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Poetry

Marc Swan

Swan

Marc Swan is a retired vocational rehabilitation counselor. His poems have recently been published or forthcoming in Scrivener Creative Review, Clover, The Broadkill Review, Coal City Review, Gargoyle, Midwest Quarterly, Nuclear Impact Anthology, among others. He lives with his wife Dd in Portland Maine.

Appetite

                                                  for Alex

You get the diagnosis, not words you want to hear,
but truth based on all those tests, those conversations
beating holes in the fabric of your mind. This time
there are choices, so you think about it. Then you think
about timeframe, hours strapped to an IV, pain, suffering,
hair loss, not so much, but appetite, food choices. You think
of those things you love to eat and drink and how many
more days you can eat or drink those things: red wine most
of the time, rose or chardonnay on those hot summer nights,
salads with fresh fruits and greens, St. Agur blue cheese,
and indulgences— potato chips and onion dip, occasionally,
guacamole and those blue corn chips you’ve grown fond of,
and deserts, not regular fare, but a mile-high banana cream
pie can get you somewhere. You look at the calendar, count
the days, maybe weeks, think of time moving thru space
faster than a dervish whirling in the wind. Do the lights
in the kitchen stay on? Or maybe there’s another way.

When the world seems endless

After work on a cold December night in Findlay in ‘69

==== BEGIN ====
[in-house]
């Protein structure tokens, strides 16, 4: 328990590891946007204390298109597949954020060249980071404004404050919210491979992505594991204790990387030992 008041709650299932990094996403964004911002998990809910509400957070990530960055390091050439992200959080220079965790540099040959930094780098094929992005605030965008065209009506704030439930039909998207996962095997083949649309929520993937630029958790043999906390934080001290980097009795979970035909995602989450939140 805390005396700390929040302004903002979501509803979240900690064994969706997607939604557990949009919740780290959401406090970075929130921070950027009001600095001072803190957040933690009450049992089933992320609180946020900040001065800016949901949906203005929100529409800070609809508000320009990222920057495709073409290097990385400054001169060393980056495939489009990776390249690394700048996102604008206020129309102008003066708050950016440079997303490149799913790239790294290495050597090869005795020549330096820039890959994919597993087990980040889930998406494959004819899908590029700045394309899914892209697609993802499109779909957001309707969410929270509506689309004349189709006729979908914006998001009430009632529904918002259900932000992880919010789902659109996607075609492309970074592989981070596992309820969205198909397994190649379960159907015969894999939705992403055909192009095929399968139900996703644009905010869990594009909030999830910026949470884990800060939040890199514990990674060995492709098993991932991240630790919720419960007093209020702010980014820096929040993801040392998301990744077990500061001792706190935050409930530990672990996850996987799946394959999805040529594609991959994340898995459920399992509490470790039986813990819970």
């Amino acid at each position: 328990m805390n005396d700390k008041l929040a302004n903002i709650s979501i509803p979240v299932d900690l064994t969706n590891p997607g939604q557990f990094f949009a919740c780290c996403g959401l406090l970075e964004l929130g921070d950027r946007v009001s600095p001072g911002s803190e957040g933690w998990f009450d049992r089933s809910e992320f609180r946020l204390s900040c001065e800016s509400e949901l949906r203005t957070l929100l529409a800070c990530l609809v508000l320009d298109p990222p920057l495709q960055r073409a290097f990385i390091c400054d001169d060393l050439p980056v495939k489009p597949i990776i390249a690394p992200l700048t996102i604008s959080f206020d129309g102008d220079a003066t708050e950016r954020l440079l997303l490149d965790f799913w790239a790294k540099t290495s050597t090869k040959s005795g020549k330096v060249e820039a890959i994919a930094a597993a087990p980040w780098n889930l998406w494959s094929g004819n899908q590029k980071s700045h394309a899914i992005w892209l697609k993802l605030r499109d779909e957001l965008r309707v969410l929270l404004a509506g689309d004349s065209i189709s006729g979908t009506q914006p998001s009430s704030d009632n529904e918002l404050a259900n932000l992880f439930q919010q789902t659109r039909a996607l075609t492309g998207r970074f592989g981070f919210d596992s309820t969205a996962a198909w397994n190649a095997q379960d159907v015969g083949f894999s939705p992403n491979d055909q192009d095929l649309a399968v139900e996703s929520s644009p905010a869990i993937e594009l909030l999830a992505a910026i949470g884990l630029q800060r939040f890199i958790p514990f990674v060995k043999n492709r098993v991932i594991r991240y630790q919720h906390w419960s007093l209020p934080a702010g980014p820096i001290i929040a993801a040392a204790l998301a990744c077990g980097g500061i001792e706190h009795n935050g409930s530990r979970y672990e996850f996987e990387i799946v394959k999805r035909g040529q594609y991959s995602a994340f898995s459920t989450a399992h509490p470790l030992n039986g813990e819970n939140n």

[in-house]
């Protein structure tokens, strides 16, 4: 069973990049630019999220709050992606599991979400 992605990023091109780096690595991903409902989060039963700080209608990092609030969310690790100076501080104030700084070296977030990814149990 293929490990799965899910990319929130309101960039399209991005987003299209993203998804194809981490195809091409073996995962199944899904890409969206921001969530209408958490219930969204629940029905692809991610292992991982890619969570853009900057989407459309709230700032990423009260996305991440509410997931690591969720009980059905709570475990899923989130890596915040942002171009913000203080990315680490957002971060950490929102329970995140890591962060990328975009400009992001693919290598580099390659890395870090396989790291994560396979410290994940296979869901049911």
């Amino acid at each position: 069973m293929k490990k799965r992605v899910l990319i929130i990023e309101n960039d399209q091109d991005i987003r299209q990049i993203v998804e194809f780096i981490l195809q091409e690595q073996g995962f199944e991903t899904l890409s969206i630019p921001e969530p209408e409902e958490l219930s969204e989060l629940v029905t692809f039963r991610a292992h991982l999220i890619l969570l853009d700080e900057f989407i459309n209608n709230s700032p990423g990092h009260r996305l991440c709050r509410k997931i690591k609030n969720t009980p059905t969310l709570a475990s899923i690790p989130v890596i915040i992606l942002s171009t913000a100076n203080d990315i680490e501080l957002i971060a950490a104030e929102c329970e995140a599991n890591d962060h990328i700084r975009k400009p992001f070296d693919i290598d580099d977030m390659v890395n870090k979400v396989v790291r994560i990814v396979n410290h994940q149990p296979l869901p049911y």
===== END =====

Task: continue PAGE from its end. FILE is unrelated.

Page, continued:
in Barry’s living room a block from where we live, after
a few bottles of Stroh’s, into the second bottle of Almaden
Mountain Red, after smoking a few pipes of hash, toking
some tightly rolled sinsemilla, after Lisa takes off her top
to display her lactating breasts and Kris says I don’t think
I’m ready for this, or for much else, after a year in Mexico
and the revolution that drove us north, after settling
in Syracuse working for a tire company, after transferring
to a job in the home office in Ohio, after the music cranks
from Sergeant Pepper, Lou Reed, and for my soon-to-be
ex-wife Kris, Otis Redding, the tempo slows, lights turn low,
I’m drawn to the door, no coat or hat, just cold and snow
and a walk through dimly lighted streets of this quiet college
town on winter break, wind picking up, a full moon casting
shadows off the eaves of those clapboard houses lining Lima
Street as I wander downtown to the Mecca with the oldest
bar east of the Mississippi, now burned to the ground,
but then it was a beacon on a wintry night for a cold beer,
warm conversation, a respite before the oncoming storm.

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